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BONA SWIMMERS HOME IN ON A-10 CHAMPIONSHIPS

Once Virginia Tech left the conference last year, St. Bonaventure figured to have a cleaner shot at the Atlantic 10 Swimming and Diving Championships they're so good at claiming.

But it's been one of those seasons for the Bonnies, who must stave off a host of challengers in the A-10 championship meet at the Flickinger Aquatic Center starting Thursday and ending Saturday.

Both men's and women's teams were picked as the preseason favorite in the coaches' polls. But the women have suffered horrendous depth problems, with only 10 swimmers and five divers able to compete this weekend.

The men have had their own rotating depth problems, but head coach Sean McNamee hopes to have his team peaking at the right time.

"It's been a long season with injury and illness," McNamee said. "It's not been a horrible season but a calamity of small problems. It's just one of those years. We're still having a successful season and we hope to be in contention at A-10s. It just hasn't been the smoothest of years."

The challengers are primarily Massachusetts and George Washington on both sides.

For the Bona men to have a shot, McNamee said he needs a plethora of first place finishes in individual and relay events.

It starts with junior sprinter Ernest Teo. Undefeated in the 50-meter freestyle, he owns the A-10's second-best time in the 100, fourth-best in the 50. Other key performers will be senior Kyle VanDenBerghe, the 200 breaststroke champion two years ago, and sophomore Borut Poje in the 500 free.

The women will have to climb a mountain to win the team event, but senior Joanna Bubeck is undefeated in distance free events this year and looks to capture her third A-10 title in the 1,650 free.

For the seventh straight year Bona serves as the host for the championships at the Flickinger Center. The Bonnies don't swim there during the year, but it does have the comfortable feeling of home.

"The upperclassmen have had both positive and negative experiences there as far as collecting and not collecting a championship," McNamee said. "It's easy to conjure up those feelings right to the taste buds. It's important that they do relive those memories to make sure they leave with the memories they desire and not the ones they'll despise."

Double sessions run each of the three days, with morning trials at 10:30 a.m. and finals at 6:30 p.m. All-session passes are $15 for adults, $10 for students and only available Thursday morning. Single session passes are $3 for adults, $2 for children with kids under 11 years old free.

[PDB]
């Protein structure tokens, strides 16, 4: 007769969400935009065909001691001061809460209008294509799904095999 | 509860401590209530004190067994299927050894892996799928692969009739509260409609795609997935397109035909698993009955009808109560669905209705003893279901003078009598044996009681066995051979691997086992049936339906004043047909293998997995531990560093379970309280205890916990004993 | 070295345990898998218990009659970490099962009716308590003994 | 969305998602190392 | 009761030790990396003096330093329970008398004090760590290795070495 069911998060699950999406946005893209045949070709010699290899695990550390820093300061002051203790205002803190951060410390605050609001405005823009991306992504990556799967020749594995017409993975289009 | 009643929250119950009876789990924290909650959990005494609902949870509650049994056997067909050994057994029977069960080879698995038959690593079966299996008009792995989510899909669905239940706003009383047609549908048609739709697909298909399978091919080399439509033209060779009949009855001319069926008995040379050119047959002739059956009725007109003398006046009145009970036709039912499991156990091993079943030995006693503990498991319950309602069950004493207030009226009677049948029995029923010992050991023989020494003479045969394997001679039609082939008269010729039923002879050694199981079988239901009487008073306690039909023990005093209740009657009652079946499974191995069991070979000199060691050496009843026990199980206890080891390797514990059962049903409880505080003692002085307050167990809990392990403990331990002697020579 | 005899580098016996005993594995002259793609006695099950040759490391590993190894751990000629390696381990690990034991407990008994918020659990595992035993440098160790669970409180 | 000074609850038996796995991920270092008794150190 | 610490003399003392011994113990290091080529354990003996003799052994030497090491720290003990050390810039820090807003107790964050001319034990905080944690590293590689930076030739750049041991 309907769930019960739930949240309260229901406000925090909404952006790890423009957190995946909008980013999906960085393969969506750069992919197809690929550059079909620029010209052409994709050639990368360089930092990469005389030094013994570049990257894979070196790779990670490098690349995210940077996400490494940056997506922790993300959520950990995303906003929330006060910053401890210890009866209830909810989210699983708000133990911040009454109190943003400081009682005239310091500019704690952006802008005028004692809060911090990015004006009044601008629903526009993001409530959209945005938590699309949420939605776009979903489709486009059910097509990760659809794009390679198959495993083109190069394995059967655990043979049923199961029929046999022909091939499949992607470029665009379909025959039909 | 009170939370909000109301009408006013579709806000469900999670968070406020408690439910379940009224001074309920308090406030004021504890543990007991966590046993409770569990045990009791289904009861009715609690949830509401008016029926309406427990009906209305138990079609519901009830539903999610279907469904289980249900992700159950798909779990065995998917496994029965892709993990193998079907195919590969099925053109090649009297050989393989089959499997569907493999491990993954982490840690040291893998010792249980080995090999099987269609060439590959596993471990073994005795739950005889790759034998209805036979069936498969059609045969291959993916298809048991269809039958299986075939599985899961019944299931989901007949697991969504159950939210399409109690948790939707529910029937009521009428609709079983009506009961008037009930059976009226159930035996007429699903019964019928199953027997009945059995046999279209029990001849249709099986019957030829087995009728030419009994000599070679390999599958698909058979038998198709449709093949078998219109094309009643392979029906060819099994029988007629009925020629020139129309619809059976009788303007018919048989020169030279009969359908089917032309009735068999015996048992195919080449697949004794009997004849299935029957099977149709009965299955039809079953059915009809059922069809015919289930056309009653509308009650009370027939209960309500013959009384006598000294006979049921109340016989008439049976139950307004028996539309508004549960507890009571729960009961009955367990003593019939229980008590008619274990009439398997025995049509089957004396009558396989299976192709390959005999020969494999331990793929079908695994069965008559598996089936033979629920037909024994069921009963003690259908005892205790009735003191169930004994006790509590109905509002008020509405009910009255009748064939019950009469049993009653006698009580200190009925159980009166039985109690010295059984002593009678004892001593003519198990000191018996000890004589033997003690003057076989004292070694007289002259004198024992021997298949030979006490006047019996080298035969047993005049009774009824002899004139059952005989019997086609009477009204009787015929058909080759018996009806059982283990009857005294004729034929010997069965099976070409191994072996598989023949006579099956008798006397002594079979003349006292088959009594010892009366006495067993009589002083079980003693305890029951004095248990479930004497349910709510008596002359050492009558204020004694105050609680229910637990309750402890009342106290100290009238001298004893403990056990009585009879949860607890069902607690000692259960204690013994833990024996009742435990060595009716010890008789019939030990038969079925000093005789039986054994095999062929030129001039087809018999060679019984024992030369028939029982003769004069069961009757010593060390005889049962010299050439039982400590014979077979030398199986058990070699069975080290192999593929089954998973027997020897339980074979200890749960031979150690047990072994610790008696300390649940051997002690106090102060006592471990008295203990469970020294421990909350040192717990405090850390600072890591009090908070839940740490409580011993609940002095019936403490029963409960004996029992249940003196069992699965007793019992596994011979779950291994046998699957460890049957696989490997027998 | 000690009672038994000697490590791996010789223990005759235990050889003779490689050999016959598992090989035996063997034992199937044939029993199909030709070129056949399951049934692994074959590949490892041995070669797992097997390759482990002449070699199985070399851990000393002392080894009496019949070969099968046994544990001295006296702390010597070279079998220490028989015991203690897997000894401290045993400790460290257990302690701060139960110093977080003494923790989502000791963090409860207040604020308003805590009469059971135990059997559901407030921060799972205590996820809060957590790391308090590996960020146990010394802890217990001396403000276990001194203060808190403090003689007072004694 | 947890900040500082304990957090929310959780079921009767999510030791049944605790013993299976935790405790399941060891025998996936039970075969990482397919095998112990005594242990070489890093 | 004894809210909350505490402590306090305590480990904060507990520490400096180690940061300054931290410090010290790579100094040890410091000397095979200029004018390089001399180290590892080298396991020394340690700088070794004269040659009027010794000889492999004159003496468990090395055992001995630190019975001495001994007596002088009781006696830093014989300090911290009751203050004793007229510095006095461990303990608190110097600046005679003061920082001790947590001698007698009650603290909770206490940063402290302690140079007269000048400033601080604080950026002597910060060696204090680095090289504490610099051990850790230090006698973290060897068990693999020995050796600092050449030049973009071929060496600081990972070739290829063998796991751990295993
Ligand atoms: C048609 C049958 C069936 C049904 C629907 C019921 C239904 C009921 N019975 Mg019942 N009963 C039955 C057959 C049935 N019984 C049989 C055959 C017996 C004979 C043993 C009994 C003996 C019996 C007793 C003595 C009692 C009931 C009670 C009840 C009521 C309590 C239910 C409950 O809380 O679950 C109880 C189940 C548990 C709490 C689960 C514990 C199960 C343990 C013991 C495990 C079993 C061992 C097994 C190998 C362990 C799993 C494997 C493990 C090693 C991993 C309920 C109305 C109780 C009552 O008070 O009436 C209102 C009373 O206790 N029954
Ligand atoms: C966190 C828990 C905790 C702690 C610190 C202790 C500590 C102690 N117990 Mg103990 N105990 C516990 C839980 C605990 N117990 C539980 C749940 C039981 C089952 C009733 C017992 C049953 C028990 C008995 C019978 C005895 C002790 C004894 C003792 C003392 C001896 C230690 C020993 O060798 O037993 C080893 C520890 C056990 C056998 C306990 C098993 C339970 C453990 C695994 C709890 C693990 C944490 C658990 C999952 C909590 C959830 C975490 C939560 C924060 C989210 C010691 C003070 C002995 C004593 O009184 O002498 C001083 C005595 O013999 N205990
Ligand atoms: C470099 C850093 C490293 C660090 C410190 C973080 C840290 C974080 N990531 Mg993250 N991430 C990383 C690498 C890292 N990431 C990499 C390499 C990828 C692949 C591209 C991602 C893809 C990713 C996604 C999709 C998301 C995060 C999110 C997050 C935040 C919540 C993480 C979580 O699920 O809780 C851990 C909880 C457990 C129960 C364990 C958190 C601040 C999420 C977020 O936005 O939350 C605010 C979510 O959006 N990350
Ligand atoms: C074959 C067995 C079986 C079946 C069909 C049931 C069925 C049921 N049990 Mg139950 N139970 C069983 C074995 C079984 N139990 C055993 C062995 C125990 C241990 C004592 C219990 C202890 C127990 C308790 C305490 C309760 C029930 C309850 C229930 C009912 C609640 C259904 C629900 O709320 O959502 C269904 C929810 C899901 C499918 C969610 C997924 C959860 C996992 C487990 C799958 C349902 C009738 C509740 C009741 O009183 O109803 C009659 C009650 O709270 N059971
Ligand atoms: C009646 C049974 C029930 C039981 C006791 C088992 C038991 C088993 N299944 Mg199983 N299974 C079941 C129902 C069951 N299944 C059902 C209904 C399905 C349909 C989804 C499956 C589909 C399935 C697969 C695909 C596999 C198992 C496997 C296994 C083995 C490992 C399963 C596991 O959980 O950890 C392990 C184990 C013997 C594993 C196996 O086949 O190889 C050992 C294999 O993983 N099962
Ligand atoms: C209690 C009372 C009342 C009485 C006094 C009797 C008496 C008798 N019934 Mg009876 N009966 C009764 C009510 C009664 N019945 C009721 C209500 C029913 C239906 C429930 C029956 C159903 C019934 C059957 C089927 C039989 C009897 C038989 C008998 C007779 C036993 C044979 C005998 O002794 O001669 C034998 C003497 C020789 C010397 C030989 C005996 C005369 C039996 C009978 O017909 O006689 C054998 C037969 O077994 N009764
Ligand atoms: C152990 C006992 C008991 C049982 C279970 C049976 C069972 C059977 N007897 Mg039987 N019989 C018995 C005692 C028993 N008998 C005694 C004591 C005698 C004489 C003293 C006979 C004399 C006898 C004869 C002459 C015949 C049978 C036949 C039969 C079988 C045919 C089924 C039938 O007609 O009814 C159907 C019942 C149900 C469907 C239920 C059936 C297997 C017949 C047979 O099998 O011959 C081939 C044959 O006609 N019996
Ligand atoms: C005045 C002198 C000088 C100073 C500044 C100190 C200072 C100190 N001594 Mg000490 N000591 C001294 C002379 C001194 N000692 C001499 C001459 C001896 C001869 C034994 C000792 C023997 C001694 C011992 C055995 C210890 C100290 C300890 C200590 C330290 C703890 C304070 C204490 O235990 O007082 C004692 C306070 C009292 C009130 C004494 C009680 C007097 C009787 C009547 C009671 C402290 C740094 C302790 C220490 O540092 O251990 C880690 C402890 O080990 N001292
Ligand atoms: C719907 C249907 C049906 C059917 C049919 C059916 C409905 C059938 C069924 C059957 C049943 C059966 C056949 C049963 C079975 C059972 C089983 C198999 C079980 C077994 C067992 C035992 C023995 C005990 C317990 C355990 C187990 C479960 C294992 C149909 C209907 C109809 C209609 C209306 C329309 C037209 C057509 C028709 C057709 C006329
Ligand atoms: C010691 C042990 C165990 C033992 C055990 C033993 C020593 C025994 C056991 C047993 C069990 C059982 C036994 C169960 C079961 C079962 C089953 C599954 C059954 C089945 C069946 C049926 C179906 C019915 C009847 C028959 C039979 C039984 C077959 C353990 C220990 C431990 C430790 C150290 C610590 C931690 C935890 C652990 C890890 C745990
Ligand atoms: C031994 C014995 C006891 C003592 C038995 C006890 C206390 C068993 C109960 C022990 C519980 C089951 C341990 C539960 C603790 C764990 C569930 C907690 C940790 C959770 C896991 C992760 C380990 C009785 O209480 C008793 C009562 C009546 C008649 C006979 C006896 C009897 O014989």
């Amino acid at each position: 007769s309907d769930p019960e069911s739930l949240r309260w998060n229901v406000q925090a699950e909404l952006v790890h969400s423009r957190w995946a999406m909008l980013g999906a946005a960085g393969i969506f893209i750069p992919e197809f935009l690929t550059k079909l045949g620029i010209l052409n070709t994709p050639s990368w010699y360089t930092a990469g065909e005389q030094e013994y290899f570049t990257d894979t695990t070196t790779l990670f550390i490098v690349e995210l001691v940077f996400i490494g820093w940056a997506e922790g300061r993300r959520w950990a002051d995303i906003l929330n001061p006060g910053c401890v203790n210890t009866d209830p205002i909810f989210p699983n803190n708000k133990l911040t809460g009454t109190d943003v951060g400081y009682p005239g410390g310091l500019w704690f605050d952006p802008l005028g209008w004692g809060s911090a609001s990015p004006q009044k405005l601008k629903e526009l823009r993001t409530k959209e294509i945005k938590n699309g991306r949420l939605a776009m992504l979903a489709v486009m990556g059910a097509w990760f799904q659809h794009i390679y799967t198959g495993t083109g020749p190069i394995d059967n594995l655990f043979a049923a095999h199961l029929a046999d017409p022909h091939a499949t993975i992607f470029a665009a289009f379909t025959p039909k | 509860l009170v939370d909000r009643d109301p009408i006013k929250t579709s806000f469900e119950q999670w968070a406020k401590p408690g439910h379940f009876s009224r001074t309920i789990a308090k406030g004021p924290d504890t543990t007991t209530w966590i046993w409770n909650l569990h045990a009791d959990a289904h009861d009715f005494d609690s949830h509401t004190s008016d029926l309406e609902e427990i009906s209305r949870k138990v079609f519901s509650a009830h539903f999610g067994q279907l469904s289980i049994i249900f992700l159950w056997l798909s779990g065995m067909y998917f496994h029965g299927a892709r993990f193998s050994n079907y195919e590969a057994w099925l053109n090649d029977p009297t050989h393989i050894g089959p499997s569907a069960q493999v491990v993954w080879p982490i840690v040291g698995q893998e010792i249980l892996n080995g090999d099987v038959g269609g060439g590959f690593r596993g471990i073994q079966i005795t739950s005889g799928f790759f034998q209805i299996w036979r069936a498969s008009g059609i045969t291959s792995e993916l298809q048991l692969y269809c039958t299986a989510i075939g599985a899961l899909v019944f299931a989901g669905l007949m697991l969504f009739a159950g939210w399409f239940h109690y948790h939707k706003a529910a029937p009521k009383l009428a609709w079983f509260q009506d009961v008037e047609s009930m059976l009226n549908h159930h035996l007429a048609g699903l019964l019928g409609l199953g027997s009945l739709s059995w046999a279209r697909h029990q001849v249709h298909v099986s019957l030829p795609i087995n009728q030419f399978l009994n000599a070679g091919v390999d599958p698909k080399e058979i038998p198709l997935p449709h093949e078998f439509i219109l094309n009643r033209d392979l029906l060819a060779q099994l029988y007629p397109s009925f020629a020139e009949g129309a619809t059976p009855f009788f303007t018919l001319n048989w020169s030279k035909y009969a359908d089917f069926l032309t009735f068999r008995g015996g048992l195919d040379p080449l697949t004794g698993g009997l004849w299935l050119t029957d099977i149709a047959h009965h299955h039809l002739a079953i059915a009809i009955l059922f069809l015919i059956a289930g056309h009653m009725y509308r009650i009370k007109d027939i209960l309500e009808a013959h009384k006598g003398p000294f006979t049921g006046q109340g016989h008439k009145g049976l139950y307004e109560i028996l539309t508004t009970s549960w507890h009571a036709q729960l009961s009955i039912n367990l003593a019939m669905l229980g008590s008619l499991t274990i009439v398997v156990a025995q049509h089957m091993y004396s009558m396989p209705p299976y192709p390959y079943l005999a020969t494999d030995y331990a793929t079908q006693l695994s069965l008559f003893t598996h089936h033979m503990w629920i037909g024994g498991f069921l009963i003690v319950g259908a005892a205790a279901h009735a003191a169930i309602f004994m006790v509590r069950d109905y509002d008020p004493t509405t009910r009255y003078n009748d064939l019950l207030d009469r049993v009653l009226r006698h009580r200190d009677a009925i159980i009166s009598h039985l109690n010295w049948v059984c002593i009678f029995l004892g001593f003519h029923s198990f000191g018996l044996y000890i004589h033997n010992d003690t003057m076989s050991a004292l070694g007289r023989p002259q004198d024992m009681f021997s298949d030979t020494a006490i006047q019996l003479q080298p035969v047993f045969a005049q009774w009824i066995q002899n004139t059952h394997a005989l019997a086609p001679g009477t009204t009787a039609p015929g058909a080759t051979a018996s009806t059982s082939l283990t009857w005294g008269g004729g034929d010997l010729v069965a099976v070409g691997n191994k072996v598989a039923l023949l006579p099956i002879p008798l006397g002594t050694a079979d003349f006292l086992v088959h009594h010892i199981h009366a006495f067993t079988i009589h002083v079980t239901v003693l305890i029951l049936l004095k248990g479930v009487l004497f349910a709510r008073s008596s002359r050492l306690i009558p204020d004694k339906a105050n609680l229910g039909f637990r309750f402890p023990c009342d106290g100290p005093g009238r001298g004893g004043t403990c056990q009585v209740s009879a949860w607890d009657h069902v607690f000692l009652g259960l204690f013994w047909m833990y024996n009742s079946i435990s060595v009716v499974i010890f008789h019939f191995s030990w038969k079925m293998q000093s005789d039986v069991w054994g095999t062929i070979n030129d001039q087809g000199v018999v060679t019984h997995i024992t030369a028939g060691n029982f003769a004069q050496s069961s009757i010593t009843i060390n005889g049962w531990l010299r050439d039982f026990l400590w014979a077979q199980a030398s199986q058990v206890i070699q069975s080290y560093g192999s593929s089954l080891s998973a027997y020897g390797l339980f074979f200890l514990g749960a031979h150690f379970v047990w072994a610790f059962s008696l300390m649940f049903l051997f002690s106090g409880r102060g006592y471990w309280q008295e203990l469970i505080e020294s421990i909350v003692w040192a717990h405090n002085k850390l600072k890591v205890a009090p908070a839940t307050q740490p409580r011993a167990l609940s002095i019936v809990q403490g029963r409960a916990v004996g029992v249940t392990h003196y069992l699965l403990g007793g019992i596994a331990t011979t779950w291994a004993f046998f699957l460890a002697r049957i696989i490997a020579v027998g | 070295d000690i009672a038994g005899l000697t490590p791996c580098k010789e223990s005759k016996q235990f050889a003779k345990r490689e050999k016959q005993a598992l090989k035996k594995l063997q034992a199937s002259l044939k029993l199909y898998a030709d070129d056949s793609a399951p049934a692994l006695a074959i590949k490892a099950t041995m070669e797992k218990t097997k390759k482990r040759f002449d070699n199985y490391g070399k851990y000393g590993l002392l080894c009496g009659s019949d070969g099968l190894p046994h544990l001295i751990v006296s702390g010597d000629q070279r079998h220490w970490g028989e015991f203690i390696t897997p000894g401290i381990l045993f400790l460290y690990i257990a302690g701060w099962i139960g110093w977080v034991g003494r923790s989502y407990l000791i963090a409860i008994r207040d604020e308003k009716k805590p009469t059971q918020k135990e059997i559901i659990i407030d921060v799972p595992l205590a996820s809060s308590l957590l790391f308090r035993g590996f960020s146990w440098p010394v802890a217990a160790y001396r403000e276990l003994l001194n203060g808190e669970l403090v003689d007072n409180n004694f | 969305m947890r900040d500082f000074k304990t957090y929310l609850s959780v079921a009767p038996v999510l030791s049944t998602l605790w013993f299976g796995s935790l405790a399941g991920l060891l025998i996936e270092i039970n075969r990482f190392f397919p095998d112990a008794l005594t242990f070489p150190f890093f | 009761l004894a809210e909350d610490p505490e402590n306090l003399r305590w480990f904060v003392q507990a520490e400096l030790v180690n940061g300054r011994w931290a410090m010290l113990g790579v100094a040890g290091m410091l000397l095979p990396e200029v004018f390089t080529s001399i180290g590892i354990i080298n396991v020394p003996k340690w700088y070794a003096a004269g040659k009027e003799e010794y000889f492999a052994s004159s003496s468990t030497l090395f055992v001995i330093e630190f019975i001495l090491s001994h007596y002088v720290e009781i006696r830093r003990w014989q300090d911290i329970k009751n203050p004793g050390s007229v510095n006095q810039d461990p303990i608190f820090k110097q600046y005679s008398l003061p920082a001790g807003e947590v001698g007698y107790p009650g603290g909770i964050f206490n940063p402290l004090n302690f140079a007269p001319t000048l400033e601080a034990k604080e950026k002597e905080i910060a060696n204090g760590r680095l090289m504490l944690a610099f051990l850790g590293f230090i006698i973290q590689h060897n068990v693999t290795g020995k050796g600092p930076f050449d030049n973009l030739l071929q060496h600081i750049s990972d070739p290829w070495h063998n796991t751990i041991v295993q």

Big weekend

It's showdown weekend in women's hockey.

The winner gets to keep playing, advancing to the Eastern Collegiate Athletic Conference playoffs. The losers can start gearing up to join the softball team.

Niagara sits in the driver's seat in hosting Princeton for two games this weekend, (Friday at the Dwyer, Saturday at the Niagara Falls, Ont., Memorial Auditorium). The Purple Eagles are in the eighth and final playoff spot in the ECAC with 17 points, and the Tigers are in ninth with 14 points.

"Did I want this to come down to a big series? No. Is it exciting? Yes," NU head coach Margot Page said. "It's going to be a battle. They play hard, have some really high-end players and their goaltending is quite strong. It's going to be interesting.

"Pressure is embraced in different ways. Some embrace it very well and play their best hockey. Others have a tough time and tend to not play as well. The last little while, I think we've been feeling the pressure and have been showing some good signs, but you never know. We've never really had this experience. Probably the most pressure we're ever going to have will be this weekend."

Niagara needs the four points now. The Purple Eagles close out the regular season next weekend hosting Dartmouth, the top team in the ECAC and the top-ranked team in the country for the majority of the year.

Princeton does have two games in hand over Niagara, meaning the Purple Eagles could sweep this weekend and still end up on the softball diamond. But with two of Princeton's remaining four games against St. Lawrence and New Hampshire, both ranked in the Top 10, the onus remains on this weekend series.

No fueling

This week's most embarrassing moment: In the middle of resurfacing the ice at Buffalo State College during the second intermission of the Canisius-American International game Sunday, the zamboni stopped. It ran out of gas.

The arena crew found a gas can and got it running again, but the start of the third period was delayed for about five minutes.

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